The spread of COVID-19 has impacted every industry and sector. No industry, however, exists in isolation; it has linkages to other industries. Consequently, disruptions in one industry tend to have a ripple effect on others. Take retail, for instance. Retail is intrinsically linked to manufacturing and logistics. It is the final consumer-facing touchpoint for industries such as entertainment, food, textiles, FMCG, consumer electronics and durables; the point where the consumption of manufactured goods happens. The crippling effect that the pandemic has had on retail has grave implications for manufacturing too. There is no point in resuming manufacturing unless retail opens first.
Originally intended for three weeks, the duration of the lockdown has already been extended twice. Meanwhile, the retail industry, especially for non-essentials, is burdened with an inventory pile-up. And, with the major consumer markets closed, no manufacturer wants to create stockpiles they can’t sell. Until the stress that’s afflicting the retail industry is addressed, manufacturing cannot truly get going. And the two sectors, between them, are the major contributors to employment and economic activity in India.
The multiplier effect of manufacturing and retail on employment and revenue generation.
Manufacturing creates strong positive backward and forward linkages in the economy, and creates what’s known as a “multiplier effect”. Growth in manufacturing output necessitates more inputs from sectors such as mining, utilities and services, and creates more jobs and investments in sectors such as logistics, construction and retail.
Till the pandemic befell us, manufacturing accounted for around 16 percent of India’s GDP. The government’s “Make In India” programme aimed to increase this share to 25 percent by the year 2022, while also creating 100 million new jobs in the sector. Today, we are facing grim, altogether different prospects. According to an estimate by the Adecco Group, manufacturing, which employs around 56.4 million people in India, could see as many as nine million job losses across textiles, capital goods, cement, food products, metals, plastics, rubber and electronics, as a fallout of the COVID-19 outbreak.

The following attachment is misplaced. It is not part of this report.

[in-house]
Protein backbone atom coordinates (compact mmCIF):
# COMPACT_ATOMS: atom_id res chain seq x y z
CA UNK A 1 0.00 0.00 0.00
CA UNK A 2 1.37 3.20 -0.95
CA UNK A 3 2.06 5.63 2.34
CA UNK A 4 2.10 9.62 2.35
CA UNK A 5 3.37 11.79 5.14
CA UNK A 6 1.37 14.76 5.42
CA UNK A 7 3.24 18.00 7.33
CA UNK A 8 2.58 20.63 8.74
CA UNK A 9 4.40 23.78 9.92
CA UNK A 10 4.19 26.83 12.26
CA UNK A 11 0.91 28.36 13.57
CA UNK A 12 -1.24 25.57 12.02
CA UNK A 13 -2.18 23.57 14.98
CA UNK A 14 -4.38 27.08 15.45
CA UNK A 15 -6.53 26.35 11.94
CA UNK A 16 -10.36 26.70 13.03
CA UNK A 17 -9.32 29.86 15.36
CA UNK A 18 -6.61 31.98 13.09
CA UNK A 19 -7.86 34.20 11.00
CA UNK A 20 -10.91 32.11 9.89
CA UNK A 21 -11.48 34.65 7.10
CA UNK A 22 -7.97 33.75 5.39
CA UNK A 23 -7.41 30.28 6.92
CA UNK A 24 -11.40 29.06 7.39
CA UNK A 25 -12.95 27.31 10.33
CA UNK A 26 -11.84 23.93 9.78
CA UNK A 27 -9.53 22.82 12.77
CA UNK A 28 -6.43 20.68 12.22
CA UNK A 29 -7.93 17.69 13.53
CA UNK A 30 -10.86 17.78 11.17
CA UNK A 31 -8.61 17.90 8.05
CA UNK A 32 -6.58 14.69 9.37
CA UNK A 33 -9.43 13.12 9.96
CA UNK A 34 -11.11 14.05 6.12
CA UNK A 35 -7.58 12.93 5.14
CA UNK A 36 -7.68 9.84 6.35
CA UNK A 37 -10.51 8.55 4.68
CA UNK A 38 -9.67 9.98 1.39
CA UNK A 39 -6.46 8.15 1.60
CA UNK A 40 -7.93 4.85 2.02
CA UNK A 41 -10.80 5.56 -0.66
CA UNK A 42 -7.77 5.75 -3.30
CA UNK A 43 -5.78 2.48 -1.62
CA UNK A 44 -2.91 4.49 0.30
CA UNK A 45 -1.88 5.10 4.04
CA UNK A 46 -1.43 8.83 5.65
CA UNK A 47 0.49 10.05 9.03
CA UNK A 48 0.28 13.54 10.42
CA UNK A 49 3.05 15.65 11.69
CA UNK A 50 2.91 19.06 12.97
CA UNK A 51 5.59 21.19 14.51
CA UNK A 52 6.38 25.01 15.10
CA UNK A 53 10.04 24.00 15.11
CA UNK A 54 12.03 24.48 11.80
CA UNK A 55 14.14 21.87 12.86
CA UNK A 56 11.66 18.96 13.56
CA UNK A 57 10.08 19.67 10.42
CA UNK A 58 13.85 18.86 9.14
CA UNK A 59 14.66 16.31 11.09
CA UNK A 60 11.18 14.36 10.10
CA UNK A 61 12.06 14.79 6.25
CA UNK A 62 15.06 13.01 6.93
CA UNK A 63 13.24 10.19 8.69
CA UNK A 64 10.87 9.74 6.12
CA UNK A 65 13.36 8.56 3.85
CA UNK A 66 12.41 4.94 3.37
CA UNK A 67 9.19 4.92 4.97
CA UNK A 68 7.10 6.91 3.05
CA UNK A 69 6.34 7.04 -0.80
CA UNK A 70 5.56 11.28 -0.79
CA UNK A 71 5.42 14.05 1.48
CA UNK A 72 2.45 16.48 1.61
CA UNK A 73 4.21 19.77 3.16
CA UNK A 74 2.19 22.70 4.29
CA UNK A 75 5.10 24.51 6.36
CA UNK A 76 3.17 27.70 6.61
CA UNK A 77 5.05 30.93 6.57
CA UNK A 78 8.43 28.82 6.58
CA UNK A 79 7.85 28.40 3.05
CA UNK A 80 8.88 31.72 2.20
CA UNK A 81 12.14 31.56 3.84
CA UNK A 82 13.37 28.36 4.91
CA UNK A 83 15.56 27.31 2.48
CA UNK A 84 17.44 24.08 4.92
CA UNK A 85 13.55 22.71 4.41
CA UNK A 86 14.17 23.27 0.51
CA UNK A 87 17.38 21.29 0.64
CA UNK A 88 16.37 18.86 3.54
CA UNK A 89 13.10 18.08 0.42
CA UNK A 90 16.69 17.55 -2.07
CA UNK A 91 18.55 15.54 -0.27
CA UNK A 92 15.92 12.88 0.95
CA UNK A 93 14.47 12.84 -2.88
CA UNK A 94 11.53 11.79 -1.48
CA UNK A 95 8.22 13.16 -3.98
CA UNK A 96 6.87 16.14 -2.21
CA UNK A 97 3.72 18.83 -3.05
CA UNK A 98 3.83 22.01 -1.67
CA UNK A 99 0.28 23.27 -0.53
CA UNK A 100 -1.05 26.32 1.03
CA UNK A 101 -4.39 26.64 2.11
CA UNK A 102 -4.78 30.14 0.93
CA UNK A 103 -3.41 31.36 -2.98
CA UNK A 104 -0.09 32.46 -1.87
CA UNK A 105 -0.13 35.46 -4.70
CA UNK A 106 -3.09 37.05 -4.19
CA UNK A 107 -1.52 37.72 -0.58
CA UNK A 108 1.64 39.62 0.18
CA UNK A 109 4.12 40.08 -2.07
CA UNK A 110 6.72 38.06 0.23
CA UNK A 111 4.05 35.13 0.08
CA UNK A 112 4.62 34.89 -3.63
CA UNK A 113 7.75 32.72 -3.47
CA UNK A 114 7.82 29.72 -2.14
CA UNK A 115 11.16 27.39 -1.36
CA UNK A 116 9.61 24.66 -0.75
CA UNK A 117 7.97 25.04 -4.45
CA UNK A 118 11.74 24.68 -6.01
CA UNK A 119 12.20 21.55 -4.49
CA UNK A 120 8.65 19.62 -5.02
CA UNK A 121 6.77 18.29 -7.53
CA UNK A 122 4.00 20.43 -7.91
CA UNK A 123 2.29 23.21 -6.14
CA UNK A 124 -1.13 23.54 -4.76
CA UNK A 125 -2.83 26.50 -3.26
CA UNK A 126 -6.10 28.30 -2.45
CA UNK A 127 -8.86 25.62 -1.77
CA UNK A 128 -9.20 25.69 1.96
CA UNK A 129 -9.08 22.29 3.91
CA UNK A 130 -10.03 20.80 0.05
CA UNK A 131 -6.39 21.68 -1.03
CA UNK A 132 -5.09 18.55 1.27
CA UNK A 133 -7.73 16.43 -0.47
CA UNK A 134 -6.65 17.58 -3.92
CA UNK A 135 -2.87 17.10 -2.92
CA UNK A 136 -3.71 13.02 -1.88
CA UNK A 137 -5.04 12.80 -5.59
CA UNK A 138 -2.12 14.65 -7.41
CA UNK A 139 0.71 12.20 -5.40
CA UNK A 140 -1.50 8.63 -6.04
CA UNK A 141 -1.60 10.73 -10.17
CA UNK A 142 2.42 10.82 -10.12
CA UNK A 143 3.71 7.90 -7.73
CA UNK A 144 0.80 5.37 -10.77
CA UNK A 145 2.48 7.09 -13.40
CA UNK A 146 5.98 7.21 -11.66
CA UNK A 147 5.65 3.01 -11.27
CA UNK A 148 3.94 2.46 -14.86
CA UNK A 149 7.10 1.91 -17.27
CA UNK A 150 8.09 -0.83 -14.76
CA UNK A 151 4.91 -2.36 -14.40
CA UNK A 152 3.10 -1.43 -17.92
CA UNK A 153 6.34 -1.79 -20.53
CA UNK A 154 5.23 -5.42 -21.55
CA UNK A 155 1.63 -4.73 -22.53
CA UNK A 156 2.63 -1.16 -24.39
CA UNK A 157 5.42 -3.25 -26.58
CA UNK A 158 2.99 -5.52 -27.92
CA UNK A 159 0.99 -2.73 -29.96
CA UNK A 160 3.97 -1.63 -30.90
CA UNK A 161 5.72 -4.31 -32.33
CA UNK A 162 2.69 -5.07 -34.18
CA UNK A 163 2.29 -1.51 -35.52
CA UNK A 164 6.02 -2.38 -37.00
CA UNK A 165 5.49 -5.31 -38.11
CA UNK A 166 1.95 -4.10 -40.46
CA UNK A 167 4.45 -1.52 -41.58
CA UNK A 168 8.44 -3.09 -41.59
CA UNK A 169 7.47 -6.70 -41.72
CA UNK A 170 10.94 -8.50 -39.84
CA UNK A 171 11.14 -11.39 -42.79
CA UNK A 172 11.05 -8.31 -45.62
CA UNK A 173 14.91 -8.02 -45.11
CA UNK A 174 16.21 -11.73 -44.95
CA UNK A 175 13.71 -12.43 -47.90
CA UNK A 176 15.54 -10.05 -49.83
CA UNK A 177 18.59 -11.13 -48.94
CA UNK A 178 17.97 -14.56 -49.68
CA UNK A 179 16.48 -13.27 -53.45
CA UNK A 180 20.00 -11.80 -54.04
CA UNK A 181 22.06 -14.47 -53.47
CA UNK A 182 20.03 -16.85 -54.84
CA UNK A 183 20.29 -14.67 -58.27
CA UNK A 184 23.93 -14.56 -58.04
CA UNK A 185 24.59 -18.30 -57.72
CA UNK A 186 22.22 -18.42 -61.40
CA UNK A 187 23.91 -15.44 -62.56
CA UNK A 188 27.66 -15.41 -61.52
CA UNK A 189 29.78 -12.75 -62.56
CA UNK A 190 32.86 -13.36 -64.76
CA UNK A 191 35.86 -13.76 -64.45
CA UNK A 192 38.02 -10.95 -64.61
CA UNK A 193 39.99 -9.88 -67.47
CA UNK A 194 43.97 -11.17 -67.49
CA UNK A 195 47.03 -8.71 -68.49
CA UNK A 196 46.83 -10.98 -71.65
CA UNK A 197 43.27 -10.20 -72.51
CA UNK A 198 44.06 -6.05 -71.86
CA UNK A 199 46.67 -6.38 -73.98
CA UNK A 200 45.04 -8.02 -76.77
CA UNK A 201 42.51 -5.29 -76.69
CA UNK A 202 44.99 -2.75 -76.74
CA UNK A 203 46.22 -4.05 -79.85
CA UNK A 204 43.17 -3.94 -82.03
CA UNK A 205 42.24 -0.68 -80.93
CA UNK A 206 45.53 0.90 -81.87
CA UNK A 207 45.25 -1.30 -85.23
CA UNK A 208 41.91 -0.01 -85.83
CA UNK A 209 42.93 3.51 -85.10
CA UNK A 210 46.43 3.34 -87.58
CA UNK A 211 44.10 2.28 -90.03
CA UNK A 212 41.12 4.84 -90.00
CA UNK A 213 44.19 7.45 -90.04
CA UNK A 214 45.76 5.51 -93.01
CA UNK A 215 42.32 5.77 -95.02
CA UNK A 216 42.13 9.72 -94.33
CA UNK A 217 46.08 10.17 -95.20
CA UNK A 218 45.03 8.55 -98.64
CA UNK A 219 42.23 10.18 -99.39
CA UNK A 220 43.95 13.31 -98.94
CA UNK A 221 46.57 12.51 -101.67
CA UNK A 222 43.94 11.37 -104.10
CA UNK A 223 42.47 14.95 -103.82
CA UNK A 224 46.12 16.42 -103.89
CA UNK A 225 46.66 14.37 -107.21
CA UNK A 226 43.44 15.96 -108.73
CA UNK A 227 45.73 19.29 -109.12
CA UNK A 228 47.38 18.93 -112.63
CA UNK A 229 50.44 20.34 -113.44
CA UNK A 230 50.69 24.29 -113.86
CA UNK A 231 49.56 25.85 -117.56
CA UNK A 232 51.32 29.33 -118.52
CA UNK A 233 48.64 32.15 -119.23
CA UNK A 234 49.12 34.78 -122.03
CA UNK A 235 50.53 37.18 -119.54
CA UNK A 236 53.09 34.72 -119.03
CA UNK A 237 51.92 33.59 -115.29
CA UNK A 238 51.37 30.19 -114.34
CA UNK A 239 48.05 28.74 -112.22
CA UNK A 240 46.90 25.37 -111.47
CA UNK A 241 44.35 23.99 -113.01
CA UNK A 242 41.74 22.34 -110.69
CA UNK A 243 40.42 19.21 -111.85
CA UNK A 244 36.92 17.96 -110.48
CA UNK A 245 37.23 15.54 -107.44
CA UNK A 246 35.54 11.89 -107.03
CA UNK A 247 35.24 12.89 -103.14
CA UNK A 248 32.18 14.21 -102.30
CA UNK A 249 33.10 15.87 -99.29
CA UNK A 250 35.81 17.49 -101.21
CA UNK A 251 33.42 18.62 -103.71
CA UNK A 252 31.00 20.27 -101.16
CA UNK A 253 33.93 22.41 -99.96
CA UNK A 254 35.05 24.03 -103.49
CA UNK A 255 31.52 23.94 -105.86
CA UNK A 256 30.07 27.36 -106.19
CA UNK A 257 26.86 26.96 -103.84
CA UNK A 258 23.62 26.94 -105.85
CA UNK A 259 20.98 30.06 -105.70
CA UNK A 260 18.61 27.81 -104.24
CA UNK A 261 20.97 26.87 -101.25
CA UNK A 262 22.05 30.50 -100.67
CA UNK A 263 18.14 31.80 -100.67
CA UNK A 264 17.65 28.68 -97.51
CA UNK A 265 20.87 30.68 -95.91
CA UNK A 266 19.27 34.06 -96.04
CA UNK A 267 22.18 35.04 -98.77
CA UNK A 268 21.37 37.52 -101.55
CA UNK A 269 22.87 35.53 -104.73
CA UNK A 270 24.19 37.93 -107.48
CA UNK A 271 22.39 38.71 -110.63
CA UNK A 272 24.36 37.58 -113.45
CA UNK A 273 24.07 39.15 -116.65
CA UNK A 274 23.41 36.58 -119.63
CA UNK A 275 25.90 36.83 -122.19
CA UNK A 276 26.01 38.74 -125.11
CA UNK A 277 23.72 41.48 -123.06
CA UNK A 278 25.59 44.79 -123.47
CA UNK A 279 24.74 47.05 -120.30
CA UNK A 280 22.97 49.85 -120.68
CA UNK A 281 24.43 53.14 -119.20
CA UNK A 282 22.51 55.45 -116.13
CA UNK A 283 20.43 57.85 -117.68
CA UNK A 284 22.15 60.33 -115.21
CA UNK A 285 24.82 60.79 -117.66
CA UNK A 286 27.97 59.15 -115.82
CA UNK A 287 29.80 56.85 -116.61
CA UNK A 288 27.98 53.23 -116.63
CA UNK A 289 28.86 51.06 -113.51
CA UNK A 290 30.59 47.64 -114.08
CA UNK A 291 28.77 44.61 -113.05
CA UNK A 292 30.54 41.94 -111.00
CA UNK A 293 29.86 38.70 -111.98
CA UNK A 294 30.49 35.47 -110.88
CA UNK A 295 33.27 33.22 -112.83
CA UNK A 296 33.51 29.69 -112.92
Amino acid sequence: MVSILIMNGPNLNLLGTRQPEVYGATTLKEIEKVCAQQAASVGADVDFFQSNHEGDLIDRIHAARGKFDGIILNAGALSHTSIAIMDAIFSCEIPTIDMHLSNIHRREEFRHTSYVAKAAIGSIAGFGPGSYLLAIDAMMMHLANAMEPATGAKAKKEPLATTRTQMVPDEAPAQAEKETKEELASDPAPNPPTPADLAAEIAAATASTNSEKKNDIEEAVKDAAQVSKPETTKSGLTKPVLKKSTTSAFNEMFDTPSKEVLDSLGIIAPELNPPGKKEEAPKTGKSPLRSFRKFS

So, what is to be done? I believe that the first essential step is to restart retail.
The retail industry contributes ten percent of India’s GDP and employs between 40-50 million people – nearly eight percent of India’s workforce. Moreover, retail, like manufacturing, has a significant multiplier effect – direct, indirect, and induced. It is estimated that every rupee of retail revenue generates additional revenue of between 50 paise to one rupee in the economy. Before the pandemic struck, the $790-billion Indian retail sector was expected to double in size over the next five years. And, while that projection might need to be revised now, there is no doubt that India needs to get retail back on the growth track.
In absence of strong, decisive support, both manufacturing and retail could see a significant impact on their P&L and balance sheets, and, consequently, the livelihoods of millions of people engaged in these sectors.
Financial and policy support for the retail industry.
Banks have been reluctant to extend major financial assistance to the industry, especially due to uncertainty on near-term economic prospects. The longer it takes for some of these actions, the greater is the chance of increased bad loans. The critical question for banks to answer is whether the likelihood of recovery of their capital is better if they were to extend support, or do nothing. The answer seems quite clear in most cases.
The banks could (a) restructure the loans; (b) provide longer moratoriums; or (c) do a combination of both.
There is a similar issue with loans to shopping centres under the Lease Rental Discounting scheme. With business closed, many retailers are unable to pay rent to the shopping centres, which could lead to non-payment of interest. The litmus test, again, must be whether restructuring or moratorium increases or decreases the likelihood of capital recovery. In China, during the crisis, many government-owned malls waived off rentals and encouraged private malls to do the same.
The one area where the government could help millions of employees is wage support. Governments in many parts of the world have provided partial wage support to employees. Understandably, there is concern around transmission loss. One of the ways to avoid misappropriation would be for the government to do a direct transfer to the bank accounts of employees with a PF/ESI account, with the balance being borne by the industry. This will help protect jobs, inspire confidence, and make India ready for the restart.
The retail sector must be opened as rapidly as possible, and with robust safeguards to ensure the safety of consumers, employees, and workers at every point. The IMF World Economic Outlook projects India’s economic growth at 1.9 percent in 2020 and 7.4 percent in 2021. This might not look like much, but it is bright as compared to the projections for the global economy. For revival and rejuvenation, India will need three things in tandem – confidence, credit, and consumption. I say this because I believe that getting the economy back on its feet will be a consumption-driven process, and we will have to lean confidently on both retail and manufacturing to do it, while being supported by credit.
(The author of the article is Senior Partner and Managing Director, BCG)